Pfizer Highlights Phase 3 Trial Results of Marstacimab
Marstacimab is a laboratory-engineered monoclonal antibody developed to treat hemophilia A and B patients, with or without inhibitors.
Pfizer has announced positive results from their global phase 3 BASIS clinical study of marstacimab, the company’s investigational, subcutaneous therapy that targets an anticoagulant protein known as tissue factor pathway inhibitor (TFPI).
Marstacimab is a laboratory-engineered monoclonal antibody developed to treat hemophilia A and B patients, with or without inhibitors. It works by blocking and effectively preventing TFPI from performing the anticoagulant function that it naturally carries out in the human body. This type of therapy allows treaters to forgo the need for traditional factor replacement.
BASIS is evaluating annualized bleed rate (ABR) through one year of treatment with marstacimab in approximately 145 adolescent and adult participants between ages 12 to 75 years with severe hemophilia A or B, with or without inhibitors.
According to the Pfizer update, prophylactic therapy with marstacimab resulted in a “statistically significant and clinically relevant” reduction in ABR in people living with severe hemophilia A and moderately severe to severe hemophilia B without inhibitors.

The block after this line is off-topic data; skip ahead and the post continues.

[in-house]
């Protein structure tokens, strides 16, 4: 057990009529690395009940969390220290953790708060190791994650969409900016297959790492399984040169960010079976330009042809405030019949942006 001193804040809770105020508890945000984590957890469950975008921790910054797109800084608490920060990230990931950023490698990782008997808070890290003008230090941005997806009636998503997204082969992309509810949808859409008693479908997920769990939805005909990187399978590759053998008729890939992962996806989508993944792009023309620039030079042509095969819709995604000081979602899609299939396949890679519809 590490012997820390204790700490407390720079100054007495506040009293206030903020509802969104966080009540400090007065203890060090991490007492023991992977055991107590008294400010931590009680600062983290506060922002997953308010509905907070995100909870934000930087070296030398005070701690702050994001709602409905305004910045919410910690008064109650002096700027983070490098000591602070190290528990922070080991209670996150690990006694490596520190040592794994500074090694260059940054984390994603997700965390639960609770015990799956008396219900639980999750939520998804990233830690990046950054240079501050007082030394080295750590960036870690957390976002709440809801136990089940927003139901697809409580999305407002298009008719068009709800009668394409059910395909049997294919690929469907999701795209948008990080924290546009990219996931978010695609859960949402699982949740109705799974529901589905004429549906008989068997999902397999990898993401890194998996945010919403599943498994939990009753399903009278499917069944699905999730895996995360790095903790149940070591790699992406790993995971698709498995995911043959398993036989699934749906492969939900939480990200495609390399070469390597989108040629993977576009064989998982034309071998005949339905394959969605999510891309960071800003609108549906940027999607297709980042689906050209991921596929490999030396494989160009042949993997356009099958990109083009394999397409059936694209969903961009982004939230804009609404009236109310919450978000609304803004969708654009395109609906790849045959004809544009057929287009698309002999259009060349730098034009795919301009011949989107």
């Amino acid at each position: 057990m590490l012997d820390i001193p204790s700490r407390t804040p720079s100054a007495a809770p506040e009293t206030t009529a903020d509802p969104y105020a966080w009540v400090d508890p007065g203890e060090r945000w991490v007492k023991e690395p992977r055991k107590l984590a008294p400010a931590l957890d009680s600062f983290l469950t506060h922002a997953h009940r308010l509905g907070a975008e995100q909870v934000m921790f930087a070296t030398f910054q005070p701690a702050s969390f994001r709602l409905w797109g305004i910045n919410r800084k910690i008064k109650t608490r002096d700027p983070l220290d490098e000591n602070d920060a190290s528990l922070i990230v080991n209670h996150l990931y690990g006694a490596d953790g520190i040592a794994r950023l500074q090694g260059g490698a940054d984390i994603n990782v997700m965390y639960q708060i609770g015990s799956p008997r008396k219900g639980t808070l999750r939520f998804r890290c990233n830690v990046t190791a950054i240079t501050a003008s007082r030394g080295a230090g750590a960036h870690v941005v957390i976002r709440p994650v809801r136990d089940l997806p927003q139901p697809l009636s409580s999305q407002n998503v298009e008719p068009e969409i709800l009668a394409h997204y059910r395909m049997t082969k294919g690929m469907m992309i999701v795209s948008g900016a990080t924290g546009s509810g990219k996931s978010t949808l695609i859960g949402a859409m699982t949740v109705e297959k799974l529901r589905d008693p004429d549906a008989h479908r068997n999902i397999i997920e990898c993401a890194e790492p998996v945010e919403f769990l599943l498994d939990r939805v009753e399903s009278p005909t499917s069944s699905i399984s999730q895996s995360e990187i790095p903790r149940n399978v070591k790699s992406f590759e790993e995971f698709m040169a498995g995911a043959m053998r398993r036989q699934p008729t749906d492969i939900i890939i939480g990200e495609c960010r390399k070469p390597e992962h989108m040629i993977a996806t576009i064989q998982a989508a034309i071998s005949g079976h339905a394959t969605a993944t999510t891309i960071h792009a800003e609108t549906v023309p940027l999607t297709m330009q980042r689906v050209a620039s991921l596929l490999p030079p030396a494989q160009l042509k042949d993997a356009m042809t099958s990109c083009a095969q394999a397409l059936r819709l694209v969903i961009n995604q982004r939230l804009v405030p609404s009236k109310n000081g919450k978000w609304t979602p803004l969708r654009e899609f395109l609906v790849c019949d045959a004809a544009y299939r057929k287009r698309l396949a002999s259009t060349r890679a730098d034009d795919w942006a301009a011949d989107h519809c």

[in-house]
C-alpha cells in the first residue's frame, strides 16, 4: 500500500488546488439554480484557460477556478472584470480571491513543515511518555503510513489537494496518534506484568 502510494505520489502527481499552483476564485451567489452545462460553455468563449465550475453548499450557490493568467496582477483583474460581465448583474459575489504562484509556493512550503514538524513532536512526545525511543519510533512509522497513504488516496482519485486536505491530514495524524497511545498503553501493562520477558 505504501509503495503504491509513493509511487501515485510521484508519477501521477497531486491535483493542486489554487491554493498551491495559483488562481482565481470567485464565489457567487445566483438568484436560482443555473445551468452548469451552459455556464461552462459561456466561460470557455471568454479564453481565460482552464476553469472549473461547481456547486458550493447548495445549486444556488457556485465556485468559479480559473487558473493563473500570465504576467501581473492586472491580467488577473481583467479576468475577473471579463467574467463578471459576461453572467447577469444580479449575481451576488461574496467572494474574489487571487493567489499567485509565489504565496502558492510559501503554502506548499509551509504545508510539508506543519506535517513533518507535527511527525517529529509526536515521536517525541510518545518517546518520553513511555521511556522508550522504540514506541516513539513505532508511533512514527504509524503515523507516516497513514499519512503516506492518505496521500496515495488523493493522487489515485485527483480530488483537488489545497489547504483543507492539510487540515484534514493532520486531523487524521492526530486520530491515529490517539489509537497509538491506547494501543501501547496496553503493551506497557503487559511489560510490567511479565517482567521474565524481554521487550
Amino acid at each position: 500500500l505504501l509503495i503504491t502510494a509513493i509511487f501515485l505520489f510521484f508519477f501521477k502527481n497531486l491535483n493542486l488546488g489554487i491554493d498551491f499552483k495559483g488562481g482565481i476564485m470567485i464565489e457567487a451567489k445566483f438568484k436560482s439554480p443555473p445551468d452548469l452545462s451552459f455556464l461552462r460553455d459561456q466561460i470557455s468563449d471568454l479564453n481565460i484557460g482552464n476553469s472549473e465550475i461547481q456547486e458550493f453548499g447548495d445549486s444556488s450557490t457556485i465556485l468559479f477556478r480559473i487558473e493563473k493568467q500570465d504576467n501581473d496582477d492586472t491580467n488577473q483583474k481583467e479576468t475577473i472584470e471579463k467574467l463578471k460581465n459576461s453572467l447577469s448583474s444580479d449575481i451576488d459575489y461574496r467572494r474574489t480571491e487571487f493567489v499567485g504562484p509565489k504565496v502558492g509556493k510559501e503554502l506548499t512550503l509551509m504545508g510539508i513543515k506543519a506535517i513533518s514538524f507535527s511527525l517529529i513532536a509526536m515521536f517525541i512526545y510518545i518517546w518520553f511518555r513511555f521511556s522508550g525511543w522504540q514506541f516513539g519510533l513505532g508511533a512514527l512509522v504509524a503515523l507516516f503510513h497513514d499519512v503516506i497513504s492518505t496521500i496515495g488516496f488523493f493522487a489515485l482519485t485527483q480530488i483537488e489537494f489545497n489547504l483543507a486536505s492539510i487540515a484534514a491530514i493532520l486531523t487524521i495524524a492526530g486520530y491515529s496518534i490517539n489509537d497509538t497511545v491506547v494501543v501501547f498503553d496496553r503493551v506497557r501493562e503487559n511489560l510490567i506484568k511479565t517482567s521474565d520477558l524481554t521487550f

To date, 116 trial participants have been treated with marstacimab during a 12-month period versus a prophylaxis and on-demand intravenous regimen with FVIII or FIX replacement therapy administered as part of routine care in a six-month lead-in period. In the group of patients treated with on-demand factor replacement intravenous therapy in the lead-in period, marstacimab demonstrated superiority with a 92% reduction in bleeds. The results also showed superiority with marstacimab compared to prophylaxis, with a 35% reduction in ABR.
In terms of safety, the company reported a profile that was consistent with phase 1/2 results as treatment was generally well-tolerated. No deaths, thromboembolic events or consumptive coagulopathy (widespread hypercoagulable state) events were reported.
“Despite significant treatment advances in recent years, many people living with hemophilia unfortunately continue to experience bleeding episodes and are required to manage their disease with frequent intravenous infusions,” said Chris Boshoff, MD, PhD, Chief Development Officer, Oncology and Rare Disease, Pfizer Global Product Development. “These results support the potential for marstacimab to become the first once-weekly non-factor treatment for people with hemophilia B and a treatment option that helps address the diverse needs of patients with hemophilia A or B without inhibitors. These needs include preventing excessive or potentially life-threatening bleeds, while at the same time reducing the burden of treatment with once-weekly, subcutaneous administration.”
Source: Pfizer press release dated May 30, 2023, National Hemophilia Foundation